Lawmakers ignore, twist facts in COVID proposals
There has been far too much polite silence and limited inquiries when some lawmakers purvey politically charged misinformation in support of their COVID-19 legislation. (Photo provided by Ochsner Health)
Members of the Louisiana Legislature pride themselves on proper decorum, especially when issues threaten to raise rancor in the Capitol. Lawmakers will go out of their way to ensure colleagues’ feelings aren’t hurt, expressing preventative remorse if there’s the slightest risk of offense.
That’s too often the tone of disagreement in the Legislature, like apologies wrapped in a caramel-filled praline. While perhaps pleasing at first taste, it’s cloyingly off putting when you’re forced to digest it repeatedly.
Such exchanges can discourage debate on important topics and obscure facts. It’s what we see happening this session as a raft of bills deal with COVID-19. No one suggests that common courtesy be tossed aside, but there has been far too much polite silence and limited inquiries when some lawmakers purvey politically charged misinformation. Our elected representatives have a bigger obligation to seek and promote truth than they do to Miss Manners.
Much of this disingenuous discourse and dodged controversy has surrounded recent proposals on vaccines and vaccine mandates. Take House Concurrent Resolution 3, which would kill a health department rule that added the COVID vaccine to the list of those required for school enrollment. Gov. John Bel Edwards vetoed a comparable bill last year, but the resolution would bypass his desk. It’s already made it out the House.
Its sponsor is Rep. Larry Bagley, a Republican from DeSoto Parish who chairs the House Health and Welfare Committee. You won’t find a soul in the Legislature who has a bad thing to say about Bagley, a.k.a. “Coach.” It’s a well-deserved reputation he’s earned in careers as an educator, insurance professional and family farmer.
But you can still love Coach and call him out when he makes an inaccurate statement.
“We don’t know how long (COVID) vaccine antibodies last,” Bagley said during a committee meeting earlier this month.
Actually, we do and it’s why health officials have recommended boosters. From the get-go, experts have said this wouldn’t be a one-and-done cure – or even a cure at all.
“It’s all experimental,” Bagley said in the same meeting in support of his resolution. “This is not a vaccine, it’s a shot.”
Claims that the COVID-19 vaccines are experimental, having skipped animal testing and research trials, are patently false. This has been widely reported, and any statement otherwise could be considered a display of willful ignorance.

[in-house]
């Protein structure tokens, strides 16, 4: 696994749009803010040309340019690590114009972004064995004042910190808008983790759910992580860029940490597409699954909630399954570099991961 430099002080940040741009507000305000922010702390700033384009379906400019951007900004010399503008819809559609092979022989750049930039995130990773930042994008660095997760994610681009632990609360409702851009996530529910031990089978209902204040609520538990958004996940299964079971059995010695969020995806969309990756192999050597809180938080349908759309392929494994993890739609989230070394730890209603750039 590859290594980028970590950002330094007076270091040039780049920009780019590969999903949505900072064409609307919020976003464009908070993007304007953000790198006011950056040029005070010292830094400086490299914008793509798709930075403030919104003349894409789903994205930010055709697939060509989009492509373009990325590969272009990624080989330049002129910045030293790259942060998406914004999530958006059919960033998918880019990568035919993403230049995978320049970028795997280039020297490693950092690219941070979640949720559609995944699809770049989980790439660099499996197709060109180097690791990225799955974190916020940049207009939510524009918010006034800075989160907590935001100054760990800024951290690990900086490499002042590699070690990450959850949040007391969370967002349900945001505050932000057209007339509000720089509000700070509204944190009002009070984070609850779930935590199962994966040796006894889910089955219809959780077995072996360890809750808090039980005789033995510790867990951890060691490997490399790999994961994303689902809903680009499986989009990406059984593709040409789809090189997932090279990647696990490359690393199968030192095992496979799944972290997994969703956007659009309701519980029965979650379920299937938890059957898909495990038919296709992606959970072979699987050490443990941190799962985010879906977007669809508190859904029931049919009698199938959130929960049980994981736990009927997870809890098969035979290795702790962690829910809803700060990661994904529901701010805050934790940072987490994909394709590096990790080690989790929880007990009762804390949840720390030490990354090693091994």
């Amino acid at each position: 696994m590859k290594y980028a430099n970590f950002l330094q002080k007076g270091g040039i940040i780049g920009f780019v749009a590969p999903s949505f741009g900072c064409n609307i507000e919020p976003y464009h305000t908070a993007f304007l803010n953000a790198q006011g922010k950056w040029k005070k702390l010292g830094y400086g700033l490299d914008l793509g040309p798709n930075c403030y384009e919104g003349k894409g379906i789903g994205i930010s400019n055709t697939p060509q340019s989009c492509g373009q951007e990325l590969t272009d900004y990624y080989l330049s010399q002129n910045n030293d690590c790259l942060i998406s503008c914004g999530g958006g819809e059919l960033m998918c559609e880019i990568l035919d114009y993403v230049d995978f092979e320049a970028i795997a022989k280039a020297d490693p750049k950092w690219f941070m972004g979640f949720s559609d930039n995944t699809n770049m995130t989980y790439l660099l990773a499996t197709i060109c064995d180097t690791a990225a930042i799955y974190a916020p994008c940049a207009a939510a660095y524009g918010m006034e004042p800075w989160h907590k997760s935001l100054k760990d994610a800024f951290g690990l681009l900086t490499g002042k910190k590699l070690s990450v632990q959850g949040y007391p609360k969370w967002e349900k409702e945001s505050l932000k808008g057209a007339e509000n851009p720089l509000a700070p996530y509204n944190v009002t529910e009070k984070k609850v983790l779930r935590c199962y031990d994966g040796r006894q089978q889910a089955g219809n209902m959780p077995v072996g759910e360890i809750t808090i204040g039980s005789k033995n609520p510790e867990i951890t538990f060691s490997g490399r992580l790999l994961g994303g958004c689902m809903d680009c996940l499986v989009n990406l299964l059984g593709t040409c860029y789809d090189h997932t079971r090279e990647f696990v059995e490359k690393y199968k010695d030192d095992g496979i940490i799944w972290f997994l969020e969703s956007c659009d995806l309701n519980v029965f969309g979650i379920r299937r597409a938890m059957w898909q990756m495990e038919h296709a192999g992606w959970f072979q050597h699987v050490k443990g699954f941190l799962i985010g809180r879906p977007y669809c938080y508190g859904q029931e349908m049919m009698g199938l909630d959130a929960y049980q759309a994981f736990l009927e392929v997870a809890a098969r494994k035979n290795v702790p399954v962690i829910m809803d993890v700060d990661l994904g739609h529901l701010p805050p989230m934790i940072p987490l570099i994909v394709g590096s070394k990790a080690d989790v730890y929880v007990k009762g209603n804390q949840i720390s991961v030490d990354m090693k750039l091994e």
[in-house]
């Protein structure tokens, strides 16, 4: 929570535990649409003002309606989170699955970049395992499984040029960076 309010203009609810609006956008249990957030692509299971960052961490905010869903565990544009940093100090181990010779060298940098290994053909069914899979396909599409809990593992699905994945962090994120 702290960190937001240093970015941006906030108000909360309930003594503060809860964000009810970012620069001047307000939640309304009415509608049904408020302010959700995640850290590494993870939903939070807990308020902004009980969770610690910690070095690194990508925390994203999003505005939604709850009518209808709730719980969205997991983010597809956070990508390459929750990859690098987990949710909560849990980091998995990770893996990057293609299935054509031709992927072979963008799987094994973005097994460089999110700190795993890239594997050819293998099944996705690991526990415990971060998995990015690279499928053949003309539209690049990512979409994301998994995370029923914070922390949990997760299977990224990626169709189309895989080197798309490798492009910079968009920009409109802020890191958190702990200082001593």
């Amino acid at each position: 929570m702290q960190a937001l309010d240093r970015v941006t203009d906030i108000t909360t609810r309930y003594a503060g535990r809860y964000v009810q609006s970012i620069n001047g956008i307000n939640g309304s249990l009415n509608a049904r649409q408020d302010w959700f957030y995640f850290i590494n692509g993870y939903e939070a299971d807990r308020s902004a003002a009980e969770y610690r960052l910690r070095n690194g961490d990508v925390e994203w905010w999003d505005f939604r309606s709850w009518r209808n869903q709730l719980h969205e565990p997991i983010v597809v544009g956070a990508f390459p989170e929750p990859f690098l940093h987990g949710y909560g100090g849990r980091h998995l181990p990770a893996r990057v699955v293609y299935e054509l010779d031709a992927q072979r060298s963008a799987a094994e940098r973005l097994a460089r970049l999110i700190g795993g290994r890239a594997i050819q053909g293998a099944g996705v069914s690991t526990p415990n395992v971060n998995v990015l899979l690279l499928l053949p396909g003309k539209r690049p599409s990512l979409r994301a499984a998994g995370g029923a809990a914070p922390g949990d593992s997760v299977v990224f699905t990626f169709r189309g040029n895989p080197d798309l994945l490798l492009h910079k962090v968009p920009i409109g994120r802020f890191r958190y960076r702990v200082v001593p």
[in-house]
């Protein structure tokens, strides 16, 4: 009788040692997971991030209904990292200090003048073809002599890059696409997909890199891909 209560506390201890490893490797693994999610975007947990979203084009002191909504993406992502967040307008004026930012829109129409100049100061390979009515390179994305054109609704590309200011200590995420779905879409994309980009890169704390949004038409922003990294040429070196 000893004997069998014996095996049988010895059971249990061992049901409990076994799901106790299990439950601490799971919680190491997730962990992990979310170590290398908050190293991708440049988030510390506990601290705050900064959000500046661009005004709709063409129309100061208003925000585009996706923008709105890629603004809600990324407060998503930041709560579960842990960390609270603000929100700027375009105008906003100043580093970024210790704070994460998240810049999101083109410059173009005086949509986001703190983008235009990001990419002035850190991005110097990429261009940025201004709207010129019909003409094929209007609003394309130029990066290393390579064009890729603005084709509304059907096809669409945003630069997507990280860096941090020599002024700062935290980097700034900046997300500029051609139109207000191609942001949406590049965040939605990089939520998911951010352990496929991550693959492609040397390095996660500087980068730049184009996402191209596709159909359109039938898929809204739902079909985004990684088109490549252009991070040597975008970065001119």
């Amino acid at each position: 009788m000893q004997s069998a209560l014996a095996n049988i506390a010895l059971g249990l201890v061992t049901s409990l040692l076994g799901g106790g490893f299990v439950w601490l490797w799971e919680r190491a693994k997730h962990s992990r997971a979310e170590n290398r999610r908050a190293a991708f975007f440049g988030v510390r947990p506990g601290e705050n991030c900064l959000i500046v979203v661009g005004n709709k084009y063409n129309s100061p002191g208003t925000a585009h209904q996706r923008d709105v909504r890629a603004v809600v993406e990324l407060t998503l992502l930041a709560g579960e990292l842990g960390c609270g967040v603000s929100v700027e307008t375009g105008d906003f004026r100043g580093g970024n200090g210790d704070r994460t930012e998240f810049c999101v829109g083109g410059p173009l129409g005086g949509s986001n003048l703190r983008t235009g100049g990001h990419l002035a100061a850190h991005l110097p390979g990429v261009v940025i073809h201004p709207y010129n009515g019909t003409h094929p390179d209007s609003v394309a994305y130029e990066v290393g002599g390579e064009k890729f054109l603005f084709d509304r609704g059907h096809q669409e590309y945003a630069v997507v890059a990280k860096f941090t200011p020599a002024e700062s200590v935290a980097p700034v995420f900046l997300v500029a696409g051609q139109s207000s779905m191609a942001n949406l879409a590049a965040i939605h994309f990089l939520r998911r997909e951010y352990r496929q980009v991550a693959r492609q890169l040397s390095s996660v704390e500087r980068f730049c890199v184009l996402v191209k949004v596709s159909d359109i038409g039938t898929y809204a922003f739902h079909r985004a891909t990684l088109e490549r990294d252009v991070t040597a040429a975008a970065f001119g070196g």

Bagley and others are quick to point out the vaccine doesn’t give the recipient immunity, and on that point they are 100% accurate. No single shot, regardless of the disease, conveys instant immunity. But what vax skeptics refuse to acknowledge is that immunity is acquired through widespread use of vaccines. One single shot does not equal immunization, but the vaccine in this case is a shot.
More obfuscation unfolded in discussions over Bagley’s resolution. Rep. Raymond Crews, R-Bossier City, pressed physicians who appeared before the committee to oppose the legislation for details on the Vaccine Adverse Event Reporting System. Crews made the point that doctors had reported a significant number of deaths among people who had received the vaccine. As the doctors explained, VAERS requires them to report deaths even if they are not vaccine related.
Crews was still not swayed when healthcare professionals noted the extremely low percentage of deaths linked to the vaccine among the hundreds of millions of doses administered.
Some lawmakers have manipulated the facts in their favor. Rep. Larry Frieman, R-Abita Springs, did so while presenting his bill that would have required hospitals to grant privileges to outside doctors so that patients could be administered medication the hospital prohibits. It’s an effort to open the door to the widely debunked COVID treatment ivermectin.
In response to a question from a colleague, Frieman, a physical therapist turned attorney, confirmed that ivermectin is approved for human use. What he failed to disclose is that the drug is OK to prescribe for two rare conditions in humans caused by parasitic worms – not COVID.
Frieman’s House Bill 479 remains in limbo, as lawmakers haven’t given everyone a free pass on the COVID Misinformation Express. Rep. Troy Romero, R-Jennings, sponsored a bill that would require “God-given antibodies” be recognized in the same way those in a vaccine are, and therefore anyone who’s contracted COVID-19 wouldn’t be subject to proof of vaccine standards.
“It gives you an opportunity to do what you want with your body, and it gives everybody else the opportunity to do what they want with their body,” Romero explained to the health committee. Its members snubbed the legislation after Rep. Robby Carter, D-Amite, pointed out the vaccine has been proven to be five times more effective than natural immunity. Also, the idea that someone would have to first catch and recover from COVID to enjoy the protection of Romero’s policy didn’t sit well with most lawmakers.
When the House debated a bill to ban government vaccine mandates last week, Rep. Barry Ivey, R-Central, made the point that sponsors of such proposals were now regularly refusing to take questions on the floor.
It’s bad enough when bills are based on bad information. When their authors won’t stand behind them, that’s even worse.
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